What if someone eliminated the candidates for the Avengers initiative before they ever had a chance to band together? 

My thoughts?

I’m really feeling like I’m having my ups and downs with this show. While I tremendously enjoyed the plot of last week, I was somewhat disappointed with this episode. It wasn’t just the way it felt rushed in the short run time, but it also seemed like the real story only started once it ended. Let us break down what the episode was about!

  • The episode covered the span of a week, with every day more or less featuring the death of one of the Avengers. It all started with Tony Stark’s demise, which Black Widow got framed for. Then, it continued with the assassination of Thor by the hand of Hawkeye, who, just like Black Widow, claims innocence, which was followed by his own death. After that the Hulk literally exploded and even Natasha got found after her escape from SHIELD’s capture and taken down. Nick Fury (alongside Agent Coulson) seemed to be the only one left standing.
Black Widow
credit: Marvel Studios
  • I was somewhat surprised to see Doctor Ross, which is silly, because of course she is part of Bruce’s story, but we haven’t seen her in so long. In fact, in the live action version with the character being portrayed by Mark Ruffalo, she has never even been mentioned.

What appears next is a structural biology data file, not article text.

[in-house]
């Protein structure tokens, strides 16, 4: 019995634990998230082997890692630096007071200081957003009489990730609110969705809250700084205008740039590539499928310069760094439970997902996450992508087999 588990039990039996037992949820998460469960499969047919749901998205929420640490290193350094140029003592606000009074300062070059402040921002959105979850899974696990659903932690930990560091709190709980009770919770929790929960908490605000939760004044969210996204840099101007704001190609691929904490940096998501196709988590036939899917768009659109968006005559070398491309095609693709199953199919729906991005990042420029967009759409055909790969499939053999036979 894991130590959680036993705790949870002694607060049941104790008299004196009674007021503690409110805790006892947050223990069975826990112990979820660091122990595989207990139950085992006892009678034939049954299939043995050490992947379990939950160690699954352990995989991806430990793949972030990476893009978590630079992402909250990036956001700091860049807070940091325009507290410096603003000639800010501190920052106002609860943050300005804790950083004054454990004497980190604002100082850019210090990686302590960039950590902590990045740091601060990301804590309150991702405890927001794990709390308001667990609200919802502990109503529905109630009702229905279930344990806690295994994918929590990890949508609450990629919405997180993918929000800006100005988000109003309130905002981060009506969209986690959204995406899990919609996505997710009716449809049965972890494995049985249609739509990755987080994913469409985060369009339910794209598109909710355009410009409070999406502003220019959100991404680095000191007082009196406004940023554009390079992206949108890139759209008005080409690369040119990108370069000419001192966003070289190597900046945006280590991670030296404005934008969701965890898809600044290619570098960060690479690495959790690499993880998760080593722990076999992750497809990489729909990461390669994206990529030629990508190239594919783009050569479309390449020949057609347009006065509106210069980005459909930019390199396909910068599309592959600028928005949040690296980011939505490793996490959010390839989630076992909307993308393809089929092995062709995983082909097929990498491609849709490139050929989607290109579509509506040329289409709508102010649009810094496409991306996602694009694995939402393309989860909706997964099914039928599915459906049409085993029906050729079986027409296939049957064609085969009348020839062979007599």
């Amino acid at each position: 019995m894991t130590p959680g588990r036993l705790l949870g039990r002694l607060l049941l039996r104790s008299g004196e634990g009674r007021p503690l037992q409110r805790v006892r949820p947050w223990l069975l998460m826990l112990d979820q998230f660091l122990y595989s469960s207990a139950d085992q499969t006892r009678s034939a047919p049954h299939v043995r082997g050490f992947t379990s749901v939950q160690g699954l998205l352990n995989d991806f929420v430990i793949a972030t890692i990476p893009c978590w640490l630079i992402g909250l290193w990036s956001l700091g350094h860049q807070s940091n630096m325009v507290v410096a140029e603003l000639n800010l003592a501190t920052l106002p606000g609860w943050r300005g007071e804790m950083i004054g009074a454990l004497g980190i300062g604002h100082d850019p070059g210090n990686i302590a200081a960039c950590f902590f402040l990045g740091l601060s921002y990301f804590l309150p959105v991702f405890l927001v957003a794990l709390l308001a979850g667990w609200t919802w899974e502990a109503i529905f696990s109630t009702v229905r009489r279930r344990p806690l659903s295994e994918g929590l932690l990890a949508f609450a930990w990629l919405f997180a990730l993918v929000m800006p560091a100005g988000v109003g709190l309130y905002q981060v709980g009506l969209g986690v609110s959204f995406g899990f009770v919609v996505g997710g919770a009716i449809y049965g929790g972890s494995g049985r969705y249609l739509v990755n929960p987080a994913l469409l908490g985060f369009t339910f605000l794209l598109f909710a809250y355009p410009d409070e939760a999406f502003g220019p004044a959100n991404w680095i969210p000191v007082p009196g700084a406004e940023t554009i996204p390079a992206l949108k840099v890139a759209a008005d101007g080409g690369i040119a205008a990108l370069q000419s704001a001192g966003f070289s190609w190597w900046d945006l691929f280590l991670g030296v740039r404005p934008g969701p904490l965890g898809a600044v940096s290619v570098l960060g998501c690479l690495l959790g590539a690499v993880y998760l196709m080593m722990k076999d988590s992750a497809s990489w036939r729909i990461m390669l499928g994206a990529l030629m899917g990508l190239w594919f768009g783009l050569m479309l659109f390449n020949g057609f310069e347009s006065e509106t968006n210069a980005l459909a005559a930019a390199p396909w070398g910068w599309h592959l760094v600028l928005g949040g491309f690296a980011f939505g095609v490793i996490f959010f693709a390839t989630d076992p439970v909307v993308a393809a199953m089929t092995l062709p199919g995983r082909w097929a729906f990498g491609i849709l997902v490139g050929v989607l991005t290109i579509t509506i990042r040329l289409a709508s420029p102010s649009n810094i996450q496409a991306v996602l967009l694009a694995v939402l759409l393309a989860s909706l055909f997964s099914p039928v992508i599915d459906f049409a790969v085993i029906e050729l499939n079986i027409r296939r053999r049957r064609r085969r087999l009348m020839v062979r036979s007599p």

• I didn’t see the point of rehashing each death in detail, as few of them have lasting consequences within the episode, except for Thor’s passing. His death prompts Loki to arrive on Earth with an army, vowing to revenge his brother. Fury manages to strike a deal with him by offering him the real assassin in return for leaving the planet in peace.
Thor and his glorious hair
credit: Marvel Studios
  • Natasha, before her final battle, managed to give Fury a hint at who was behind the attacks. She called him and told him that it was all about Hope. We, as devoted MCU viewers, obviously knew right away that it had to do with Hope van Dyne, but she really couldn’t have just told him the full name instead of repeating her first name twice on the message? Seems inefficient to me.
  • In this universe, Hope was an agent of SHIELD, just like her mother before her. They both died on missions, which left a grieving Hank Pym unable to deal with his emotions. He, in his suit could manipulate all the situations without being seen, therefore being the real culprit. He got tricked by Loki, who disguised himself as Fury to coax out a confession, and eventually got taken in by the Asgardian army.